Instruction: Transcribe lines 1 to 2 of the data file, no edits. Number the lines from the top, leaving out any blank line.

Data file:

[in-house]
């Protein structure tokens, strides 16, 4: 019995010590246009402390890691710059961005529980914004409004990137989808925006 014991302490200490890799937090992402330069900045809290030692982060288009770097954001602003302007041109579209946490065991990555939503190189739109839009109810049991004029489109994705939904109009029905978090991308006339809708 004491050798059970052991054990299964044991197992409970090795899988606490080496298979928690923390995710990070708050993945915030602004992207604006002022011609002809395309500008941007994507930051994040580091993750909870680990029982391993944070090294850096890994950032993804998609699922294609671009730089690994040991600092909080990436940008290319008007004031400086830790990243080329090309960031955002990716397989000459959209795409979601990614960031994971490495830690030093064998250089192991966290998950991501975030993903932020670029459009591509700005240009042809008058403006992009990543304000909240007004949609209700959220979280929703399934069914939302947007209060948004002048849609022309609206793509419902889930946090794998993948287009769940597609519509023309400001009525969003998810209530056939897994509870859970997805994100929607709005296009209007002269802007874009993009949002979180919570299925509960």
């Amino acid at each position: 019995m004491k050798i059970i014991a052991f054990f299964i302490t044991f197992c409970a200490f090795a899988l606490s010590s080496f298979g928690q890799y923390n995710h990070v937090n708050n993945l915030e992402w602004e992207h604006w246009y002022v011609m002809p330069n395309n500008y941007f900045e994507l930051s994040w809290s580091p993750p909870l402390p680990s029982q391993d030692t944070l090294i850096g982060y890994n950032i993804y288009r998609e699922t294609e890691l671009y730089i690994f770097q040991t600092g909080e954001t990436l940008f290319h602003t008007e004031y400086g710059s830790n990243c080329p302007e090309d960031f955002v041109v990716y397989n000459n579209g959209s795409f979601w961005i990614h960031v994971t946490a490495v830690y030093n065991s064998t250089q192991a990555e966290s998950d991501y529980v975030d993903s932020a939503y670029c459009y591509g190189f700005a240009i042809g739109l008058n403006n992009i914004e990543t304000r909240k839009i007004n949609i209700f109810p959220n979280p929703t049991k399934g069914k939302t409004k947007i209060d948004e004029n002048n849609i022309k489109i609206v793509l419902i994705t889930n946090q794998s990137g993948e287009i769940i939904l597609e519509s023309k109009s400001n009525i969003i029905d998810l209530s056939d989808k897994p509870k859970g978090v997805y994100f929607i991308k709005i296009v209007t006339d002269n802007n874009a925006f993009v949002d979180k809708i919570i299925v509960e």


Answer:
[in-house]
């Protein structure tokens, strides 16, 4: 019995010590246009402390890691710059961005529980914004409004990137989808925006 014991302490200490890799937090992402330069900045809290030692982060288009770097954001602003302007041109579209946490065991990555939503190189739109839009109810049991004029489109994705939904109009029905978090991308006339809708 004491050798059970052991054990299964044991197992409970090795899988606490080496298979928690923390995710990070708050993945915030602004992207604006002022011609002809395309500008941007994507930051994040580091993750909870680990029982391993944070090294850096890994950032993804998609699922294609671009730089690994040991600092909080990436940008290319008007004031400086830790990243080329090309960031955002990716397989000459959209795409979601990614960031994971490495830690030093064998250089192991966290998950991501975030993903932020670029459009591509700005240009042809008058403006992009990543304000909240007004949609209700959220979280929703399934069914939302947007209060948004002048849609022309609206793509419902889930946090794998993948287009769940597609519509023309400001009525969003998810209530056939897994509870859970997805994100929607709005296009209007002269802007874009993009949002979180919570299925509960």